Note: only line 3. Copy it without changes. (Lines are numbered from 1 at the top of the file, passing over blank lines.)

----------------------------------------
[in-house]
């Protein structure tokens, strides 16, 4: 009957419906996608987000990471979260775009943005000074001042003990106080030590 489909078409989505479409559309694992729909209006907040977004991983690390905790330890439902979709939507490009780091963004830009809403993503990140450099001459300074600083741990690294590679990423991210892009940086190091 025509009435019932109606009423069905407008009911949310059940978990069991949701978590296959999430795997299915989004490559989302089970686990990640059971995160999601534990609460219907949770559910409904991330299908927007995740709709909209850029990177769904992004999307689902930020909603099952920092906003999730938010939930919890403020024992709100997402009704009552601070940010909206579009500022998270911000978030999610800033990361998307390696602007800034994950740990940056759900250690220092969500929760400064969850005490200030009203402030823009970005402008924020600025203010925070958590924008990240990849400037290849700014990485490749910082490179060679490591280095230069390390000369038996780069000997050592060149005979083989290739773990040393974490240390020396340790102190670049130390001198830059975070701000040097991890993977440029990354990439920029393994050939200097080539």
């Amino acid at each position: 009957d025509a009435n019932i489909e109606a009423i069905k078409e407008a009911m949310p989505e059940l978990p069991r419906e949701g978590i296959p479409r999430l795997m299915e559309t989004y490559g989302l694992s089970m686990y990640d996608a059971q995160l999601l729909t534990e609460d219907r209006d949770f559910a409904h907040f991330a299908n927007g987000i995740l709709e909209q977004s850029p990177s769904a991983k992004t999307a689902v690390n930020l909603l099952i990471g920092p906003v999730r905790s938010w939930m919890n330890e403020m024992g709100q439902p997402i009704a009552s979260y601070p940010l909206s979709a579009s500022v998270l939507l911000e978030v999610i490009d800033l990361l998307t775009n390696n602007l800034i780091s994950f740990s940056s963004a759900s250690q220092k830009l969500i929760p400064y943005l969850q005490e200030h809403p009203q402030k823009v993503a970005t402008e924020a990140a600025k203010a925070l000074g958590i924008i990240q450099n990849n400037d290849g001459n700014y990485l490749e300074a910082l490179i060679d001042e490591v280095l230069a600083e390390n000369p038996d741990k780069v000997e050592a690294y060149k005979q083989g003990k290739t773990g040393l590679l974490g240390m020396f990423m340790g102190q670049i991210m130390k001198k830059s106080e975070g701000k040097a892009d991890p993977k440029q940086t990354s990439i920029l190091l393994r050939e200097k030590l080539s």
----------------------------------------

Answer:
């Amino acid at each position: 009957d025509a009435n019932i489909e109606a009423i069905k078409e407008a009911m949310p989505e059940l978990p069991r419906e949701g978590i296959p479409r999430l795997m299915e559309t989004y490559g989302l694992s089970m686990y990640d996608a059971q995160l999601l729909t534990e609460d219907r209006d949770f559910a409904h907040f991330a299908n927007g987000i995740l709709e909209q977004s850029p990177s769904a991983k992004t999307a689902v690390n930020l909603l099952i990471g920092p906003v999730r905790s938010w939930m919890n330890e403020m024992g709100q439902p997402i009704a009552s979260y601070p940010l909206s979709a579009s500022v998270l939507l911000e978030v999610i490009d800033l990361l998307t775009n390696n602007l800034i780091s994950f740990s940056s963004a759900s250690q220092k830009l969500i929760p400064y943005l969850q005490e200030h809403p009203q402030k823009v993503a970005t402008e924020a990140a600025k203010a925070l000074g958590i924008i990240q450099n990849n400037d290849g001459n700014y990485l490749e300074a910082l490179i060679d001042e490591v280095l230069a600083e390390n000369p038996d741990k780069v000997e050592a690294y060149k005979q083989g003990k290739t773990g040393l590679l974490g240390m020396f990423m340790g102190q670049i991210m130390k001198k830059s106080e975070g701000k040097a892009d991890p993977k440029q940086t990354s990439i920029l190091l393994r050939e200097k030590l080539s």